WATERLOO, Iowa --- The eight actors represented a range of racial and ethnic groups.

But during a 45-minute performance Tuesday at East High School, CLIMB Theatre members sought to help students see beyond skin color and ethnicity. The Minnesota-based group sang, recited monologues and acted out scenarios in "A Deeper Look" to tell personal stories and reveal prejudices.

The award-winning nonprofit theater company is making a number of stops in the Cedar Valley this week, sponsored by the University of Northern Iowa. It performed at George Washington Carver Academy on Monday and Cedar Falls High School on Tuesday. Today CLIMB is performing at West High School, Hoover Middle School and Malcolm Price Lab School.

J.R. Ritcherson, one of the actors, called the performance an "education show about stereotypes and diversity." In one scenario, Ritcherson --- a black man --- was criticized by family members for having a white friend. They called him "Oreo" and said he was "acting white."

The actors talked about the ways prejudice pops up because of skin color or religion. One monologue included a story about a black man being stopped by police for no other reason than his skin color. Another was about a Muslim woman's shame over her religion after falling in love with a Christian. A third detailed the taunts a Hispanic man endured about illegal immigrants because of his heritage --- even though his family has had American citizenship for generations.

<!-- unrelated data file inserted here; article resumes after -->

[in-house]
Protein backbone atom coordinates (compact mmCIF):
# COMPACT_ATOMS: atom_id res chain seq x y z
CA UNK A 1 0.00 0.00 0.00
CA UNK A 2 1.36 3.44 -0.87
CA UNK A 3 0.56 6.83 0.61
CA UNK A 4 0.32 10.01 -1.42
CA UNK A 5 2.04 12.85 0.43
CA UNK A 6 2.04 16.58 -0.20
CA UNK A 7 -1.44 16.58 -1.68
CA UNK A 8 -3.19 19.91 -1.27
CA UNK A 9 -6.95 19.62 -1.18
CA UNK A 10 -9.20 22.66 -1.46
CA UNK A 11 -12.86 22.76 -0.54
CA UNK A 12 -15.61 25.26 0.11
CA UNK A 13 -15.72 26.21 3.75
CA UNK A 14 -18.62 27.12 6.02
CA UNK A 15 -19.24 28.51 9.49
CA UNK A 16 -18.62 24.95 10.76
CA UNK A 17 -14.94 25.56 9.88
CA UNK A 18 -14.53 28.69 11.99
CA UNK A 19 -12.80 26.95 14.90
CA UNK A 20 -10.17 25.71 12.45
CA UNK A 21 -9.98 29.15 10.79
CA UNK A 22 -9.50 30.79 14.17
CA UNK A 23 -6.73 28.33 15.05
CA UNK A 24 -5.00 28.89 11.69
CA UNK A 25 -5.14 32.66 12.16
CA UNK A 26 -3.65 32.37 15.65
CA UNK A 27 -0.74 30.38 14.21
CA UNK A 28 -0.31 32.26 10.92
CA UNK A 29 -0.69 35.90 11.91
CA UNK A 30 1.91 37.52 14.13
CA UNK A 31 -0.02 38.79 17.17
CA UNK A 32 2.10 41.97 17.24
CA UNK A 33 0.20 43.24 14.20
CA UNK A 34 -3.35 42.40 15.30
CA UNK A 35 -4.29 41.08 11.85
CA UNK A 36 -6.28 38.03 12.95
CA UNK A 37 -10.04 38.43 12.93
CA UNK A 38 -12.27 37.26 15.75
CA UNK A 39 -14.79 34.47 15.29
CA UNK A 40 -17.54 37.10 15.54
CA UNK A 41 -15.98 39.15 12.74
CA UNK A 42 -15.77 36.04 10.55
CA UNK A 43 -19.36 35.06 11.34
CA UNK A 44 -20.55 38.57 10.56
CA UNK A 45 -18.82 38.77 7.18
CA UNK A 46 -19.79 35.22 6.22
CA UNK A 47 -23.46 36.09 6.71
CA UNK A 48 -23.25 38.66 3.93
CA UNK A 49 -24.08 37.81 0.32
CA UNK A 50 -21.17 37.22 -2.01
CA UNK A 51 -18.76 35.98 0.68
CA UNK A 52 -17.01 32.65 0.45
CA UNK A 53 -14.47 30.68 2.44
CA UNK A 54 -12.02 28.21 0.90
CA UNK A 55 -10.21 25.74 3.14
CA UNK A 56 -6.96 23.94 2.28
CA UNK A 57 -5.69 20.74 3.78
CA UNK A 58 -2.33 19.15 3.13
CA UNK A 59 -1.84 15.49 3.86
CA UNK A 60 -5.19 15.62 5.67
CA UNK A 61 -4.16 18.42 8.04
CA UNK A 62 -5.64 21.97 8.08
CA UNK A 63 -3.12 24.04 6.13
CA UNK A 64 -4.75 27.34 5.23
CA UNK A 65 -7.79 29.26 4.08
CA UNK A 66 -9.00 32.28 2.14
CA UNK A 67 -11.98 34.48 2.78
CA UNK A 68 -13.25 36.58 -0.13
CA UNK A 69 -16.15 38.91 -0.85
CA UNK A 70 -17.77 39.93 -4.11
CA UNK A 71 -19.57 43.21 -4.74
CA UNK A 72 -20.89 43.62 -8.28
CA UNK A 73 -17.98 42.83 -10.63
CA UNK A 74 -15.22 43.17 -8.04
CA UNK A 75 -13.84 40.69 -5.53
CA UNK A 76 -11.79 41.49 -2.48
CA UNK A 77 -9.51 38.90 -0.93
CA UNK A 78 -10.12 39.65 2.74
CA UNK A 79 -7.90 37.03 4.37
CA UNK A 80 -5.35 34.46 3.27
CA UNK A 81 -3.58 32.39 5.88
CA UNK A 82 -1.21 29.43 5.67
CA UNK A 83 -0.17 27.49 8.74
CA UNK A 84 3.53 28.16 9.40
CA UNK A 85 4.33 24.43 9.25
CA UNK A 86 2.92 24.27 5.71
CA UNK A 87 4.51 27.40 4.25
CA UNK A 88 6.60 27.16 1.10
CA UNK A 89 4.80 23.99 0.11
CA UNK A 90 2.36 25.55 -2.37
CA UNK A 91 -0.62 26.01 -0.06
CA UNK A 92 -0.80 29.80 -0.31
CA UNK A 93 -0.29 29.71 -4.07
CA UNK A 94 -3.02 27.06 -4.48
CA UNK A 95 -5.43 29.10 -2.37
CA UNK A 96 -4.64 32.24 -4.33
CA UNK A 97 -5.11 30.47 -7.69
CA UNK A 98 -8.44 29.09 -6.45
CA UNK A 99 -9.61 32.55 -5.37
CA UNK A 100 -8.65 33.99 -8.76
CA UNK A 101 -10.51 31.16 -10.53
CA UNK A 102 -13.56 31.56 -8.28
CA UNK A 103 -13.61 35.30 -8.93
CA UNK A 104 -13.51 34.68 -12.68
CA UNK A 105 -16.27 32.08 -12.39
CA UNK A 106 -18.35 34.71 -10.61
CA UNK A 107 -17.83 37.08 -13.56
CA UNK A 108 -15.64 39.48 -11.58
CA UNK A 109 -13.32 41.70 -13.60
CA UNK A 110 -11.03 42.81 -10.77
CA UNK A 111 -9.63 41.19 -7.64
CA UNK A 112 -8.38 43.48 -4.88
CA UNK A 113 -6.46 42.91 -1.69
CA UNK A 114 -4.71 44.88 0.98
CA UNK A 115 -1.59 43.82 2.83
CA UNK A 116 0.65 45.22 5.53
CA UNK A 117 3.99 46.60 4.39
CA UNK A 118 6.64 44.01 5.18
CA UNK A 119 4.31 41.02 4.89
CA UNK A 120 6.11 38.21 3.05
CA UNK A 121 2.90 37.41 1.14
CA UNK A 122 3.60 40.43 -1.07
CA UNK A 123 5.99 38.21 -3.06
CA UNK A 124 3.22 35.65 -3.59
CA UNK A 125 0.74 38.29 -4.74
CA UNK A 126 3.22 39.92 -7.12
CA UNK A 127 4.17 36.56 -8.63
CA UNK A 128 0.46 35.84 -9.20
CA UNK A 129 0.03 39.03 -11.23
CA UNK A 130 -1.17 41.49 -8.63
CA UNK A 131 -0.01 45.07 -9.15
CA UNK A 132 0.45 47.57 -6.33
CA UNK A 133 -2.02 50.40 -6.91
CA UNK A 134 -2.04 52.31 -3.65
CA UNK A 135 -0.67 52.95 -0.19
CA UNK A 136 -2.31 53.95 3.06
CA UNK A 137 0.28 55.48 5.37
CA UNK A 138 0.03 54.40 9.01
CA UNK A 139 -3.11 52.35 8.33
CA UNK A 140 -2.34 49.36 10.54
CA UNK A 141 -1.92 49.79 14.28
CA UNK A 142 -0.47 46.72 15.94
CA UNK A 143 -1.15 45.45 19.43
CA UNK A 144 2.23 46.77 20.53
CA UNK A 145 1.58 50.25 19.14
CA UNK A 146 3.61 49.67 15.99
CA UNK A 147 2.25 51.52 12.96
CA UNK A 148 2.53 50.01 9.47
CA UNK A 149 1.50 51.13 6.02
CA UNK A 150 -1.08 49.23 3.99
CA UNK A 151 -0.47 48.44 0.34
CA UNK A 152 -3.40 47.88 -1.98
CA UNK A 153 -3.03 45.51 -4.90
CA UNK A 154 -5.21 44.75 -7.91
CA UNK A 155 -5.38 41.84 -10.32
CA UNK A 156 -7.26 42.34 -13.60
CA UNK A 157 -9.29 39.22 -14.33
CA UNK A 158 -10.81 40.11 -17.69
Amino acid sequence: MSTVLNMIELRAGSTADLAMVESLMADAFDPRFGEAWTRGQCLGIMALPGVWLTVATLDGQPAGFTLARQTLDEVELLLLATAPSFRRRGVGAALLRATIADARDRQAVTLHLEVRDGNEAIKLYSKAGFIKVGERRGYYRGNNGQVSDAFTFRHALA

"Stereotypes are like shortcuts for the our brain," actor Dana Thompson said during one of the monologues. There is some germ of truth in many of them, but they often don't hold up when applied to everyone in a group.

"Not all Asians are good at math, not all African-Americans play basketball, not all Russians play chess," said Thompson.

Some of the stories the actors tell are personal while others come from those who were involved with the theater troupe last year. Members of CLIMB --- which stands for Creative Learning Ideas for Mind and Body --- wrote "A Deeper Look" in late 2010 at the request of Owatonna, Minn. Public Schools, which was dealing with racism issues.

East's performance came in the midst of the annual Diversity Week. A number of events are being held throughout the week by the student organization Diversity. Typically, the week is held earlier in April.

"Once (CLIMB Theatre) decided to come, we moved the week back since it went hand-in-hand with our group," said Jacob Hewitt, an East junior and Diversity member. He and other students in the group gave high marks to the theater company.

"I felt like they explored stereotypes very well, in a way you could understand," said sophomore Aunteria Love. Others noted the performance was engaging and enjoyable.

"There was never a dull moment," said Hewitt. "They kept you occupied the whole time."

Education reporter for the Courier

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